Outdoor shopping complexes (OSC) are extremely difficult for people with visual impairment to navigate. Existing GPS devices are mostly designed for roadside navigation and seldom transition well into an OSC-like setting. We report our study on the challenges faced by a blind person in navigating OSC through developing a new mobile application named iExplore. Read More


Clearly, no one likes webpages with poor quality of experience (QoE). Being perceived as slow or fast is a key element in the overall perceived QoE of web applications. While extensive effort has been put into optimizing web applications (both in industry and academia), not a lot of work exists in characterizing what aspects of webpage loading process truly influence human end-user's perception of the "Speed" of a page. Read More


Our study investigates the role of infrastructures in shaping online news usage by contrasting use patterns of two social groups,millennials and boomers,that are specifically located in news infrastructures. Typically based on self reported data, popular press and academics tend to highlight the generational gap in news usage and link it to divergence in values and preferences of the two age cohorts. In contrast, we conduct relational analyses of shared usage obtained from passively metered usage data across a vast range of online news outlets for millennials and boomers. Read More


Developments in information and communication technologies have been greatly influential on the practices in all fields, and education is not an exception to this. To illustrate with, computers were first used in computer assisted education in order to increase the efficiency of teaching process. Recently, computer has contributed more to the field through interactive and smart class applications that are specially designed for classroom use. Read More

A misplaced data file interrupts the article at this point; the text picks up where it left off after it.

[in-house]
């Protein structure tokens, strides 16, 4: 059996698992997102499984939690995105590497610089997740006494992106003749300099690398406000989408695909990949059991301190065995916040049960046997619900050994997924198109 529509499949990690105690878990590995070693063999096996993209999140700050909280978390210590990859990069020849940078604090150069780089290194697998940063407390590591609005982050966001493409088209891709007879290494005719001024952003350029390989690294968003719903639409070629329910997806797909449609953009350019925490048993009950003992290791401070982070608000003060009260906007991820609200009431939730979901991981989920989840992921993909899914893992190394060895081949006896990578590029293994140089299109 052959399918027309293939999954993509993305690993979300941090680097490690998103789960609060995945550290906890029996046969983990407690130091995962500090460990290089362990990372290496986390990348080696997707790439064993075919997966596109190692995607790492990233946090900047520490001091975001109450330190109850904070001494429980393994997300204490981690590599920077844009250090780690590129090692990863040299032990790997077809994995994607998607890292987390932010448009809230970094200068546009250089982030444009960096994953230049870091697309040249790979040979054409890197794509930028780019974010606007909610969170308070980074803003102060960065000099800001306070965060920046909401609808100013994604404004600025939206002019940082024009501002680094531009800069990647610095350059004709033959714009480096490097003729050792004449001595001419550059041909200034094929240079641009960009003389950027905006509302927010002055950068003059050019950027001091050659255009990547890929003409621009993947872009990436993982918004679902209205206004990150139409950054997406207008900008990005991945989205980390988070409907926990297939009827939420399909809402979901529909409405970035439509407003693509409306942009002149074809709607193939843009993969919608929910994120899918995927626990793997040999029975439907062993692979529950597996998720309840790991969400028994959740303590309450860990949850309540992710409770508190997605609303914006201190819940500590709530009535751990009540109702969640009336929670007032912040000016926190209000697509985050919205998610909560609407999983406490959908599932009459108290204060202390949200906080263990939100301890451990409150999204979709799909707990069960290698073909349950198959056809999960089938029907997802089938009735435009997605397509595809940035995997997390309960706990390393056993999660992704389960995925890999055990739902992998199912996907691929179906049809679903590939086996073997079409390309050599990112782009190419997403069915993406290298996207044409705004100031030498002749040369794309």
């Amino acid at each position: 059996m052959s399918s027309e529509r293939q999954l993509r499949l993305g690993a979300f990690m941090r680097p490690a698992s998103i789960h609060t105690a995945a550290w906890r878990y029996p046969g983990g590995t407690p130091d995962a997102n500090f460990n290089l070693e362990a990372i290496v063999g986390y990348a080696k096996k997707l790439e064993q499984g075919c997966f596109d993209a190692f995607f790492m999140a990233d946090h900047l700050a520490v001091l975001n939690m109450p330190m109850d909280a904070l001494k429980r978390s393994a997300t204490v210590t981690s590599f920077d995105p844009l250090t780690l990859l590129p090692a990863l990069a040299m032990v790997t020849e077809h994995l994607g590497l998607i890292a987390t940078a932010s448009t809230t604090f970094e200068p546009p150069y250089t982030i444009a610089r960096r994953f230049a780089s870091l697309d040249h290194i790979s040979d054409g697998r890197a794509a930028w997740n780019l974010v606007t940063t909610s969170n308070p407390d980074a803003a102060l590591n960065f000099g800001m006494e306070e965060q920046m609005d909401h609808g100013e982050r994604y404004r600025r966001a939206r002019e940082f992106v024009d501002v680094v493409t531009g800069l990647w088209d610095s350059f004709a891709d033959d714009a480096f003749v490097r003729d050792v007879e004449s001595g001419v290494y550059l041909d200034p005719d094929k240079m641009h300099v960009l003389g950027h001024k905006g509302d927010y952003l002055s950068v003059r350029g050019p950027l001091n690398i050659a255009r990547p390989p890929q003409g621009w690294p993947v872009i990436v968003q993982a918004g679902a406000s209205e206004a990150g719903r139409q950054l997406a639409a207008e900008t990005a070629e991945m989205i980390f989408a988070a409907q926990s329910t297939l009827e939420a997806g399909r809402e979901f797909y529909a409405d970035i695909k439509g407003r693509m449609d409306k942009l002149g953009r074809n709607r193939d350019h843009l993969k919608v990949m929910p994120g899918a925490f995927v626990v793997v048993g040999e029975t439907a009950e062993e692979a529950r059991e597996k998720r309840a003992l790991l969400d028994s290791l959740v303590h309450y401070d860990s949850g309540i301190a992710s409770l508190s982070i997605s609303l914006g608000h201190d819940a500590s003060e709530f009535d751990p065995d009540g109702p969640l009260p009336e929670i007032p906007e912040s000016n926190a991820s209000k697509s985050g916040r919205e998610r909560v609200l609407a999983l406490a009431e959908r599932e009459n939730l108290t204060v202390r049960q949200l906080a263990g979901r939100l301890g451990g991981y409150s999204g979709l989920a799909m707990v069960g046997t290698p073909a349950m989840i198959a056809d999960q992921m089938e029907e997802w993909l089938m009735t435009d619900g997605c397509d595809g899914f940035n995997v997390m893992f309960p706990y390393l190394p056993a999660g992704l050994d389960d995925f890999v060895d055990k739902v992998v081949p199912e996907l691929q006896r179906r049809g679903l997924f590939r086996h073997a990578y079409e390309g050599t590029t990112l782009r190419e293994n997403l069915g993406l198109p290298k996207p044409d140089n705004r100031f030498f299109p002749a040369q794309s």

The Web is becoming more and more a wide software framework on which each one can compose and use contents, software applications and services. It can offer adequate computational resources to manage the complexity implied by the use of the five senses when involved in human machine interaction. The core of the paper describes how SOA (Service Oriented Architecture) can support multimodal interaction by pushing the I/O processing and reasoning to the cloud, improving naturalness. Read More


This paper deals with classifying ambiguities for Multimodal Languages. It evolves the classifications and the methods of the literature on ambiguities for Natural Language and Visual Language, empirically defining an original classification of ambiguities for multimodal interaction using a linguistic perspective. This classification distinguishes between Semantic and Syntactic multimodal ambiguities and their subclasses, which are intercepted using a rule-based method implemented in a software module. Read More


This paper presents a design of a non-player character (AI) for promoting balancedness in use of body segments when engaging in full-body motion gaming. In our experiment, we settle a battle between the proposed AI and a player by using FightingICE, a fighting game platform for AI development. A middleware called UKI is used to allow the player to control the game by using body motion instead of the keyboard and mouse. Read More


We explore the design of an effective crowdsourcing system for an $M$-ary classification task. Crowd workers complete simple binary microtasks whose results are aggregated to give the final classification decision. We consider the scenario where the workers have a reject option so that they are allowed to skip microtasks when they are unable to or choose not to respond to binary microtasks. Read More


Despite the increasing use of social media platforms for information and news gathering, its unmoderated nature often leads to the emergence and spread of rumours, i.e. pieces of information that are unverified at the time of posting. Read More